Seeds of Hope: A Sustainable Agriculture Project
Since many of you are brothers and sisters from our partner churches, you are aware that Guatemala is [...]
This has been a challenging year for all of us. Whether we have needed to shift to working from home or adapting to having all social events cancelled, every household has been challenged by the COVID-19 pandemic and the many precautions that we have been asked to take. Following the death of George Floyd in late May, many of us have also wrestled with the reality of racism and economic inequities within our communities. We are increasingly aware of the needs and concerns of our near neighbors.
During these months of disruption, some of the greatest impact, however, has been on those persons and households without access to sufficient healthy food. During early June we witnessed this at the emergency food distribution that arose at Bethlehem Lutheran Church in the Midway. Thousands of households received groceries, diapers, and household supplies thanks to your spontaneous generosity in dropping off goods, contributing through online accounts, or volunteering in person. I thank you for that extraordinary willingness to help.
Also this spring, when we received news from our partners in ILAG that there was a dire need for food in the small communities they serve in Guatemala, you rallied to contribute $24,000 to purchase food for those isolated by the global pandemic. While long-term development efforts and work with local farmers in our companion churches in Guatemala and Tanzania will be needed, it is important to rally with direct assistance when the need for food is urgent.
As the emergency distribution efforts in the Midway were winding down, I had a conversation with Mary McKeown, CEO of Keystone Community Services. I asked her what the Lutheran community could do to be most helpful. She indicated that all local food shelves will face heightened demand in the late summer months. She told me, “You can make a difference.”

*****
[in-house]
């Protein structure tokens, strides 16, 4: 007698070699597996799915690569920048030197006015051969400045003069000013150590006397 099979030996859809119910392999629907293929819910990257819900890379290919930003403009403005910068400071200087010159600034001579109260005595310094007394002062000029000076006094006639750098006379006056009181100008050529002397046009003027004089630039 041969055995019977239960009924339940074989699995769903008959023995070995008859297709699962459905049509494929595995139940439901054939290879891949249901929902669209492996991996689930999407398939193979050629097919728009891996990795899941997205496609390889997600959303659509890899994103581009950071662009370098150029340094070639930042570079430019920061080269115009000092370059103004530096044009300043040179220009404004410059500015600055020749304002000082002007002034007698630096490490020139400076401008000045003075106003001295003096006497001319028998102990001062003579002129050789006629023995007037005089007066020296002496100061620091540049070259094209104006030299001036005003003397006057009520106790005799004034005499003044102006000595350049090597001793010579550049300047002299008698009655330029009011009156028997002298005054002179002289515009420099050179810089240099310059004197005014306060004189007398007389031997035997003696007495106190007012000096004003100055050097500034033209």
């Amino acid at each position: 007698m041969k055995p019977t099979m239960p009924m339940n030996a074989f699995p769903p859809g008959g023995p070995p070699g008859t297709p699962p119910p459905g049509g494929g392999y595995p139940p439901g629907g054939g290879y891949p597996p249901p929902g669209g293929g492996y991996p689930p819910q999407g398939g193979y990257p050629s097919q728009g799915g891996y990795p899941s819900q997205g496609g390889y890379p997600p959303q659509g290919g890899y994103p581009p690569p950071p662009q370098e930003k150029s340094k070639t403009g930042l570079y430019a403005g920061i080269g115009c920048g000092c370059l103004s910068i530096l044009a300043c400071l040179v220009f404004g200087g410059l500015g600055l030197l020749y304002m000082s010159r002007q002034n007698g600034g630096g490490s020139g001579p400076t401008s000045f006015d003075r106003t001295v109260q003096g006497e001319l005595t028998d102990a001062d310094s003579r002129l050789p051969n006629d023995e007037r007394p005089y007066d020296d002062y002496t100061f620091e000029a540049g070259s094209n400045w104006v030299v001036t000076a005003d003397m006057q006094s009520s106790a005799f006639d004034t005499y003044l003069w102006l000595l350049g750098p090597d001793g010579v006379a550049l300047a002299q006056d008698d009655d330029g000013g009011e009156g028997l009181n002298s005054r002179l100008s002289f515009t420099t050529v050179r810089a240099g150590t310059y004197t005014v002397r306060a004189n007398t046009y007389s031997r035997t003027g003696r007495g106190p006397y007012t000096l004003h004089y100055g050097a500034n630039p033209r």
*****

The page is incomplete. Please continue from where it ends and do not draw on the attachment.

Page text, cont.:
Second Harvest, the food bank within this synod’s borders, estimates just such a surge in the demand in the remaining weeks of summer and early fall. I am so cheered by the recent announcement from Governor Tim Walz and Lieutenant Peggy Flanagan that $11 million dollars will be donated from CARES funding to the 300 food shelves and seven food banks in Minnesota. What an appropriate use of public funding that is to reduce the number of children and elders and families who are hungry at the end of the day.
At the same time, I want to invite you into this larger challenge. Even before the governor’s announcement, I had been praying about the difference the congregations of this synod could make to address hunger in our local communities. What if we Lutherans rallied to raise $50,000 to address this need this summer?
Many congregations regularly collect food and money offerings for the food shelf in your neighborhood or the food giveaway in your congregation. I am not describing something we have not done before, but in this odd year of the coronavirus pandemic and social unrest in our cities, let’s dig deeper to impact neighbors where we live.
I am willing to bet that we can. In fact, I have already mailed a check to the food shelves nearest to my home – Francis Basket, Keystone, Merrick and Department of Indian Work in St. Paul. Will you join me in doing the same through your congregation?
Raise the money in any way you like – a cash offering at an outdoor service, checks forwarded from your congregation, designated funds for community efforts, or even thousands of quarters and dimes. Your congregation can record its donations in this brief Google form.
While there are many things we must wait to do when the pandemic is past, this is one thing we can do together as a synod even now. Let’s make that difference for our neighbors.
In God’s service,
Patricia Lull, Bishop